Americans understand benefits, but we can’t afford all of them

Gig HarborNovember 20, 2013 

A Time to Talk columnist Mary Magee is a very pleasant lady. She says “Americans have no idea how much they benefit from our government programs at both the state and federal levels” (Gateway, Oct. 16). The majority disagree.

A CNN poll shows that 83 percent of us think the country is on the wrong track, 60 percent think more government is not the answer (35 percent agree with your columnist).

We pay for these programs by borrowing $1 million a minute — 43 percent of our federal budget — from foreign countries, and from ourselves through Federal Reserve legerdemain. Debt per capita has risen 36 percent under President Obama, from $37,000 to $52,000.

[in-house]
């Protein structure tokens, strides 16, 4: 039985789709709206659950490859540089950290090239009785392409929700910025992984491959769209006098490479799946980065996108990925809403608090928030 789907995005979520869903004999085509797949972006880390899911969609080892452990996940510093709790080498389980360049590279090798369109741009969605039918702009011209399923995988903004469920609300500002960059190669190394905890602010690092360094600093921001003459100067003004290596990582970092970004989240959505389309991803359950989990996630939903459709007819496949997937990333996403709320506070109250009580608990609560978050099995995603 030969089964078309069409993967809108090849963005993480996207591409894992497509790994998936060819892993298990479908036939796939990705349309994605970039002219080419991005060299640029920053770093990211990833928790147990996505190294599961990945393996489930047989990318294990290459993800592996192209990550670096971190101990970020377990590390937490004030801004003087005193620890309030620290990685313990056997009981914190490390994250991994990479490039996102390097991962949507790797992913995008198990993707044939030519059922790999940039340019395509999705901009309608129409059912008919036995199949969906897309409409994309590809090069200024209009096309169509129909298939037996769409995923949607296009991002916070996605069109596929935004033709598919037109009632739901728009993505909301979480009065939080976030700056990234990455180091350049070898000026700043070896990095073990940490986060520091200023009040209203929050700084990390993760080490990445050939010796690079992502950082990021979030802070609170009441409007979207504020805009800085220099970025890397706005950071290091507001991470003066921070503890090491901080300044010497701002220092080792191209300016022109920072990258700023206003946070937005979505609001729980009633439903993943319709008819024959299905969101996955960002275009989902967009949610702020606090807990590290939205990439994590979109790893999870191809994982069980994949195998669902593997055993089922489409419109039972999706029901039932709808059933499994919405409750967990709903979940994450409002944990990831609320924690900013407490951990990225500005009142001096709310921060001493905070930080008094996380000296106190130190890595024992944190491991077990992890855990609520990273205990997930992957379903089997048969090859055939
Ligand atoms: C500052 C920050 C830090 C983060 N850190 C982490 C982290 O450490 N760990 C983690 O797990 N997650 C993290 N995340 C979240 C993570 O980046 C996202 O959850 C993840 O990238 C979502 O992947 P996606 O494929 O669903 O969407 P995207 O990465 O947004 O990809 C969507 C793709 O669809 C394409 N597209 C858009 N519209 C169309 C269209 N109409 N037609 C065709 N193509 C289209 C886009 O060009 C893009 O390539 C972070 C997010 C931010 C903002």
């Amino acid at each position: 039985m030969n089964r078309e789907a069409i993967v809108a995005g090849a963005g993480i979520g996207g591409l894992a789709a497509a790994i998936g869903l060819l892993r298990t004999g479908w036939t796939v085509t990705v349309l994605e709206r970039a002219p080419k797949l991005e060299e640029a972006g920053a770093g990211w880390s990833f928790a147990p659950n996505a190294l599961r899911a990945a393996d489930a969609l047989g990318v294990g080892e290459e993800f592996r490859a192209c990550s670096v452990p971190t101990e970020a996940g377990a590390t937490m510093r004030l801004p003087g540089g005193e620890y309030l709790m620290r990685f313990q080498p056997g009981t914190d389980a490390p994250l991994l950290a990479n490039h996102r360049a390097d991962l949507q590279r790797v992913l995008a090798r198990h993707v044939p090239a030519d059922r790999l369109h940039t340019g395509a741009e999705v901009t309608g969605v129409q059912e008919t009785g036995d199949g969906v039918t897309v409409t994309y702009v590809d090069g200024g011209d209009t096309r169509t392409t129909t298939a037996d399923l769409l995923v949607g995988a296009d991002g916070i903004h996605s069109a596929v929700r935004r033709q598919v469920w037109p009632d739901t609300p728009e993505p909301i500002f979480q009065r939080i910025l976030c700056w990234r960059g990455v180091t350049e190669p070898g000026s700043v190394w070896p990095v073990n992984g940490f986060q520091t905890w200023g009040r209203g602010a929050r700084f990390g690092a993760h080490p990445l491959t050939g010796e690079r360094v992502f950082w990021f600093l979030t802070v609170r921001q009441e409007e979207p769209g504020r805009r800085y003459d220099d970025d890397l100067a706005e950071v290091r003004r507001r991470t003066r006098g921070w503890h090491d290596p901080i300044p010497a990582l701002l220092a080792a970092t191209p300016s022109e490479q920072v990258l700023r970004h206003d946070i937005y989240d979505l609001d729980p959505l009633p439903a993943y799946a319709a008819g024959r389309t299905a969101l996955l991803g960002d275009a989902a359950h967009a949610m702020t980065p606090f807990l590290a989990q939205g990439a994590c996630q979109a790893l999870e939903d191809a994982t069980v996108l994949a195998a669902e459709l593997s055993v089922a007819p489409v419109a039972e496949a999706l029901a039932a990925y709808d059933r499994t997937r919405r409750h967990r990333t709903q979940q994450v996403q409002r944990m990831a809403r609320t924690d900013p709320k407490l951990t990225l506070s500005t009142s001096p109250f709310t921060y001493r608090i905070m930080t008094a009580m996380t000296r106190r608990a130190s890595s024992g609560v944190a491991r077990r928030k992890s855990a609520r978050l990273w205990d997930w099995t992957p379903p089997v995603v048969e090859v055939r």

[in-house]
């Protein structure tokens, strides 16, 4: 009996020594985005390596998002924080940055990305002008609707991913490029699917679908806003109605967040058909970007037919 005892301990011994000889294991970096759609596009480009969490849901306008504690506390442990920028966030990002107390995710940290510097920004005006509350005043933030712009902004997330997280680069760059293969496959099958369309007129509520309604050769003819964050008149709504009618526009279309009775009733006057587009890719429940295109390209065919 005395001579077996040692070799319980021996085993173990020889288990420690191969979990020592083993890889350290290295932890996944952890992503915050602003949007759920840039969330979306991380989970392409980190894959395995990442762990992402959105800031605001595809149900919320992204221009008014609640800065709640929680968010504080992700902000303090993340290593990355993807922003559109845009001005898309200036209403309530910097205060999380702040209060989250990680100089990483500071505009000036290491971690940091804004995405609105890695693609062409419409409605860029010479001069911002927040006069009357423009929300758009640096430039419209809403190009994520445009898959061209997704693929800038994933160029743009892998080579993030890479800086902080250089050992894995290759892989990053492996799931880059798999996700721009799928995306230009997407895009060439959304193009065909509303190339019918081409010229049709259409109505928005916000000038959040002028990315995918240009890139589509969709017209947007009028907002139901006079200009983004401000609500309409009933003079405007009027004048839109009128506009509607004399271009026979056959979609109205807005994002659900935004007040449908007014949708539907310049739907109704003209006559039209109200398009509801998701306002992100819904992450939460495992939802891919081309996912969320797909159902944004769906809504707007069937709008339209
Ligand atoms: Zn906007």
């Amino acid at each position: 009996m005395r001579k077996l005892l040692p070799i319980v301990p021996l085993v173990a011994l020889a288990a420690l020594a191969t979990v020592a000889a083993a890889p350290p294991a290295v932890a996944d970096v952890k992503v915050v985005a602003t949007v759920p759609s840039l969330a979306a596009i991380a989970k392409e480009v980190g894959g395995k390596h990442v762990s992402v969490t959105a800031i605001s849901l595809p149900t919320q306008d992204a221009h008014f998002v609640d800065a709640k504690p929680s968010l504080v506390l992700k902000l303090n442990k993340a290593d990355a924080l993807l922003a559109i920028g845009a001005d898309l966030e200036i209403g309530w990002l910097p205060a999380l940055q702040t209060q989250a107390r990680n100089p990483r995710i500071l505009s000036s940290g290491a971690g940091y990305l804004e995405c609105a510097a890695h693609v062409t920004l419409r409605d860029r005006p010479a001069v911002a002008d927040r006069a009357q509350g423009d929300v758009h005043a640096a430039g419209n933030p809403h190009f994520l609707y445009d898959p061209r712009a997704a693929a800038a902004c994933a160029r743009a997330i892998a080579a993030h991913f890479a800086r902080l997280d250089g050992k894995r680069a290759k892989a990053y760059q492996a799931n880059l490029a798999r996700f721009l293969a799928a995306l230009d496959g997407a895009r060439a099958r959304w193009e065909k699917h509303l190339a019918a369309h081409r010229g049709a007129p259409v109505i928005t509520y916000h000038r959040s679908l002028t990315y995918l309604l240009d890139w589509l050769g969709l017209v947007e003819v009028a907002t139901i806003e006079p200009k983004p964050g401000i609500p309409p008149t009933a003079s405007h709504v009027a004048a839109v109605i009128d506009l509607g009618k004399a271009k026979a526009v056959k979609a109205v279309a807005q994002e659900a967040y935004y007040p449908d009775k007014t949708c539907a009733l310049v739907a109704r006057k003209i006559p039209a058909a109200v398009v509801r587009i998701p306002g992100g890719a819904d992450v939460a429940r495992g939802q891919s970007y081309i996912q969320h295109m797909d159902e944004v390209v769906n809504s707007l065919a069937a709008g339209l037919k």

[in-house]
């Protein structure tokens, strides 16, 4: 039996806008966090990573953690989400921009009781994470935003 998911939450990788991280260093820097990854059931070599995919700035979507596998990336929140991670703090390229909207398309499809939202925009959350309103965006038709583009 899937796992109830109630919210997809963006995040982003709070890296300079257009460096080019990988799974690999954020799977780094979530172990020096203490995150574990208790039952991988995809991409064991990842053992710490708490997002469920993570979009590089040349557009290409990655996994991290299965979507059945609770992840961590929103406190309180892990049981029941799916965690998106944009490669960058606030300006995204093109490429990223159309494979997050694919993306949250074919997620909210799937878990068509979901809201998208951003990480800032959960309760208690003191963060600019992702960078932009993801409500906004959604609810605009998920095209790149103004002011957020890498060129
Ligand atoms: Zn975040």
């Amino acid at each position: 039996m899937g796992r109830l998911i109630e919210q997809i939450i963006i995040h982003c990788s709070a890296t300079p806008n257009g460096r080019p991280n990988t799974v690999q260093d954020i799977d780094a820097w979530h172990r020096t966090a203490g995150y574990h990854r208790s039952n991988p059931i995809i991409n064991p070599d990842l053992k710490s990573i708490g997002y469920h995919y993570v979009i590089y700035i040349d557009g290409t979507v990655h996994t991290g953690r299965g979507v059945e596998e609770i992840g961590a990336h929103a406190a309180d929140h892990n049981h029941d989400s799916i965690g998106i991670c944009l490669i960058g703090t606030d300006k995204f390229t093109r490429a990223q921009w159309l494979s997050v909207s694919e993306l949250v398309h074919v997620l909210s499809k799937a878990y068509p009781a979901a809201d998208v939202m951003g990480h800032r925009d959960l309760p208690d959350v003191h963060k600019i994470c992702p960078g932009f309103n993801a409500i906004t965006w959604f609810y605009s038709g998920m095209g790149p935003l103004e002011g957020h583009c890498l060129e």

A full-page ad in the New York Times on Oct. 22 signed by more than 1,000 economists, including the most prominent, warns that our children will be saddled with this debt. They praised the sequester as a good start.

The Fed has kept the interest rate artificially low for years. When it rises, interest alone will eat up the budget, and look out below for the real estate market.

All levels governments have promised more than they can deliver. You don’t have to look to Greece to see what happens when governments run out of money. Detroit and California cities are bankrupt. Illinois has a $100 billion pension shortfall.Chicago is short $19.5 billion.

The Republicans are losers politically because they are telling us what we refuse to hear: the party is over. The American dream is now working two minimum-wage, fast-food jobs, with $15-per-hour minimum wage in SeaTac said to be impossibly high.

The good jobs went to the countries loaning us money — for now.

We are living beyond our means on borrowed money but can’t agree on what to cut. Your columnist is mistaken that we don’t understand the benefits. We just do not have the money.

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